(Santa Barbara, Calif.) When your neighbor asks to borrow a cup of sugar and you readily comply, is your positive response a function of the give and take that characterize your longstanding relationship? Or does it represent payment or prepayment for the cup of sugar you borrowed last week, or may need to borrow a month from now?
Adrian Jaeggi, a postdoctoral researcher in anthropology at UC Santa Barbara, and a junior research fellow at the campus's SAGE Center for the Study of the Mind, is studying this question of reciprocity, using chimpanzees and bonobos as his test subjects. His findings appear in the current online issue of the journal Evolution & Human Behavior.
"The article focuses on the question of whether individuals do favors because they expect them to be reciprocated at some other time, and, more specifically, whether such exchanges have to happen immediately, or can take place over longer time spans," Jaeggi explained. "We studied the question in chimpanzees and bonobos our two closest living relatives and looked at the exchanges of grooming and food sharing, which are two common types of favors among these apes."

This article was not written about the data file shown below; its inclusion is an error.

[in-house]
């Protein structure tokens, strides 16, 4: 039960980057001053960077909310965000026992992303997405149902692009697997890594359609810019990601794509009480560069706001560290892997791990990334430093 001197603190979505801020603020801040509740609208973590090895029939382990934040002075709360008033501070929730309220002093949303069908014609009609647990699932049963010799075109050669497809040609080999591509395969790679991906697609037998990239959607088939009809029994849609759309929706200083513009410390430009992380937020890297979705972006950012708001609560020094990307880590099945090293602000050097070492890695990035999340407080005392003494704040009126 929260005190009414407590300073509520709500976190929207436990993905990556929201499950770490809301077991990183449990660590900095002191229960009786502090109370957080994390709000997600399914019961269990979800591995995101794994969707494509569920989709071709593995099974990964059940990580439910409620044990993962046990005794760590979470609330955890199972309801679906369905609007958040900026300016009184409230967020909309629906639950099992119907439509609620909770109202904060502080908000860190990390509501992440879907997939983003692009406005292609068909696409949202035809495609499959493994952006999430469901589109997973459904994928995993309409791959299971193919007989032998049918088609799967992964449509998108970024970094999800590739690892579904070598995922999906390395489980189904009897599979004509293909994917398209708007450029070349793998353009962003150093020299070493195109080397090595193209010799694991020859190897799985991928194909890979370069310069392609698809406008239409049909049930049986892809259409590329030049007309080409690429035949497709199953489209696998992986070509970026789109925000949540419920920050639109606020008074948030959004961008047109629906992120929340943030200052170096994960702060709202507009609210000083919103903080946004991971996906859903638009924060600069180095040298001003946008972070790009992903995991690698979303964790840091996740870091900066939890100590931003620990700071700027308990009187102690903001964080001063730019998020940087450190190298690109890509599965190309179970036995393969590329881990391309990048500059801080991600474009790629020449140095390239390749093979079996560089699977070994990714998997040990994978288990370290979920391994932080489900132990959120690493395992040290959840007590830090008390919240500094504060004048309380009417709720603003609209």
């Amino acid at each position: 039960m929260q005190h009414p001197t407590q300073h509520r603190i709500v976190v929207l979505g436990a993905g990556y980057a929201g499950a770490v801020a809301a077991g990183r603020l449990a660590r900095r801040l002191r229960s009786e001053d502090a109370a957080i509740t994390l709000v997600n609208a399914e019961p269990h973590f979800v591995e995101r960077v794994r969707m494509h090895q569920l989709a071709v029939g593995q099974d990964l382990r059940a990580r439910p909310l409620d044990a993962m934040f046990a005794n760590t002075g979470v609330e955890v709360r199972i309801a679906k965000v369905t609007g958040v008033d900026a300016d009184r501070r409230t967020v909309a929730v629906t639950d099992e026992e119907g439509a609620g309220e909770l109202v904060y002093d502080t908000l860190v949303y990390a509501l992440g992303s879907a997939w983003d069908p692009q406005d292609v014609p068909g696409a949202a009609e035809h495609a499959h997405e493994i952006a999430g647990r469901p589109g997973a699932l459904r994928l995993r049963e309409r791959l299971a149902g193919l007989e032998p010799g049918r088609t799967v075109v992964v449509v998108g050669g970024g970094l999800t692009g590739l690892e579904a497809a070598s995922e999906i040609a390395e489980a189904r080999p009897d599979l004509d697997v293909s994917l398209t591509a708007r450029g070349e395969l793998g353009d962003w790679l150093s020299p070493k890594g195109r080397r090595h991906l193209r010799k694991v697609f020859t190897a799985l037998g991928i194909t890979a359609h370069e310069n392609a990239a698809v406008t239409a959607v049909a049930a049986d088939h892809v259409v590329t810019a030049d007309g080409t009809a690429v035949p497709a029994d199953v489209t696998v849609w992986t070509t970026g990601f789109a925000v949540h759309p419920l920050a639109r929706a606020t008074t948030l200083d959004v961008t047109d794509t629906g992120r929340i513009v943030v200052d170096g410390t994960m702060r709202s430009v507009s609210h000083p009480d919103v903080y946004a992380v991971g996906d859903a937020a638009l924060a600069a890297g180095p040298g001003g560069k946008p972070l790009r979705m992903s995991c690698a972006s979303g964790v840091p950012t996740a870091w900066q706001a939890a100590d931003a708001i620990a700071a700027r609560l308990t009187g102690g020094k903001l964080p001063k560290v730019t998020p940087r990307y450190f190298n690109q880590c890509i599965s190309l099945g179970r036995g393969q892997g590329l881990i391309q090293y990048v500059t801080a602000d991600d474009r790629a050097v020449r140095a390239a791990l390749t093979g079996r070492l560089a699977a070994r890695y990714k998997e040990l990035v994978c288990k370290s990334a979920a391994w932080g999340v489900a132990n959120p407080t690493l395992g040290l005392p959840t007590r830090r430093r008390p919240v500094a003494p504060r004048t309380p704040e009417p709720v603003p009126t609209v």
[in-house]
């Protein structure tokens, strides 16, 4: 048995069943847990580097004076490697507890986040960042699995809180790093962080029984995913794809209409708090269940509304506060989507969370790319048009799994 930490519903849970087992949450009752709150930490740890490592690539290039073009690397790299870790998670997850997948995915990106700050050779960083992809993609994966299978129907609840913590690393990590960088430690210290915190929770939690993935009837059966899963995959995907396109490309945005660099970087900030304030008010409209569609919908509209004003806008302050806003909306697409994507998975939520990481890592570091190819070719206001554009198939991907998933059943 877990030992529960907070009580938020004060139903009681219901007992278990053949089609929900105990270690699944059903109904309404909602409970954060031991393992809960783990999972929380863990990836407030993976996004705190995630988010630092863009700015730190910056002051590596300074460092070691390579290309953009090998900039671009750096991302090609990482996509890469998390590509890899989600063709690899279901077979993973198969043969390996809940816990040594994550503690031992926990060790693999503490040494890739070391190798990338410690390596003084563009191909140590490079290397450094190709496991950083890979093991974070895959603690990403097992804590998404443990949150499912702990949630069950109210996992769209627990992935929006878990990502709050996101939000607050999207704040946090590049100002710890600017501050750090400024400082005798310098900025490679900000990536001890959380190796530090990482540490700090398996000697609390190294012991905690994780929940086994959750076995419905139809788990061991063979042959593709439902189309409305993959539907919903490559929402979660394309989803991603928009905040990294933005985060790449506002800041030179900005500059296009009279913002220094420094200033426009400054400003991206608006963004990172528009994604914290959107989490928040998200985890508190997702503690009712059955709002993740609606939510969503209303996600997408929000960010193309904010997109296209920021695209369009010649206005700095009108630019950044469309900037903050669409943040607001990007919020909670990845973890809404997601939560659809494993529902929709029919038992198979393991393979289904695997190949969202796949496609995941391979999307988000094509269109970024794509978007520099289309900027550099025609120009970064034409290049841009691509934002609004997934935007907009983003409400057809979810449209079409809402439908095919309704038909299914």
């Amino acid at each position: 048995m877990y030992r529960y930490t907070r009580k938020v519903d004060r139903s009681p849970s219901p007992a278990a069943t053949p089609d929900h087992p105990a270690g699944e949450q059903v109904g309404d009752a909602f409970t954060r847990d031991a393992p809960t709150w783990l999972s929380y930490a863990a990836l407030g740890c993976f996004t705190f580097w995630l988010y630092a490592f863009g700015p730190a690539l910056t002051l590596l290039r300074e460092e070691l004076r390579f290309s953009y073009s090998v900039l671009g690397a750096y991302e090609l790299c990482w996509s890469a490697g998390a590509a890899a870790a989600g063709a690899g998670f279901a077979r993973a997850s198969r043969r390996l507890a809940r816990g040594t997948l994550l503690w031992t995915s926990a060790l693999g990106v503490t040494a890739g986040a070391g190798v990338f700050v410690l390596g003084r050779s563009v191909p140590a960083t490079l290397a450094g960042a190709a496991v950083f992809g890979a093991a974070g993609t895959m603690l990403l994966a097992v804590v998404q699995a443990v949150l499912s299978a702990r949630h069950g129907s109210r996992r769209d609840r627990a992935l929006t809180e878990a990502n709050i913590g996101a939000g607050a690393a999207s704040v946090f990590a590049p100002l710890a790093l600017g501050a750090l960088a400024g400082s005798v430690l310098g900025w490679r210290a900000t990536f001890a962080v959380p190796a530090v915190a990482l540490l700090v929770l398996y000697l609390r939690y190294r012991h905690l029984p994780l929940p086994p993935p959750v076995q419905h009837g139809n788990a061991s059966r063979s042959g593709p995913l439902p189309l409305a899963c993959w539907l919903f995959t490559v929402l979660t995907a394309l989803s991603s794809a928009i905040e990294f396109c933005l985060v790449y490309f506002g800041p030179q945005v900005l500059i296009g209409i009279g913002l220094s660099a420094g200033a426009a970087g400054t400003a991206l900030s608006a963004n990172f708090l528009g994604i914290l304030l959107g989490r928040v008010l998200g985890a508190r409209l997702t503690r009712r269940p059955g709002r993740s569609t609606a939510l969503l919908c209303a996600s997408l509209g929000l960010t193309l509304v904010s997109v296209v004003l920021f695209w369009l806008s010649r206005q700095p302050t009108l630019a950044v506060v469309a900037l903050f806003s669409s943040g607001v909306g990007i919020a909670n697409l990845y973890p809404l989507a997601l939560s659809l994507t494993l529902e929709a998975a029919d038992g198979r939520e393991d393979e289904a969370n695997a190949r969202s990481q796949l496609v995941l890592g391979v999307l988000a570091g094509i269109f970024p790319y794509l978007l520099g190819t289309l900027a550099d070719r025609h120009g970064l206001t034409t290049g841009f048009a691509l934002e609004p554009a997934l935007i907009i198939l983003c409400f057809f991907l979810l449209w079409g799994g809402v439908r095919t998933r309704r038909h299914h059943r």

According to Jaeggi, while results of his research provide some evidence for immediate exchanges, they more strongly support the notion that favors are exchanged over long periods of time. Calculated exchanges, in which individuals keep a detailed score of past interactions, are much less common than the more loosely balanced exchanges that take place in stable relationships.
"In the chimp group we studied, we knew there was a lot of this long-term exchange," said Jaeggi. "We didn't find any evidence for a short-term effect." Chimpanzees live in stable social groups, he continued, and have a relatively long life span. They recognize others in the group, form long-term relationships, and associate with individuals who have helped them in the past.
"In the wild, for example, chimp
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University of California - Santa Barbara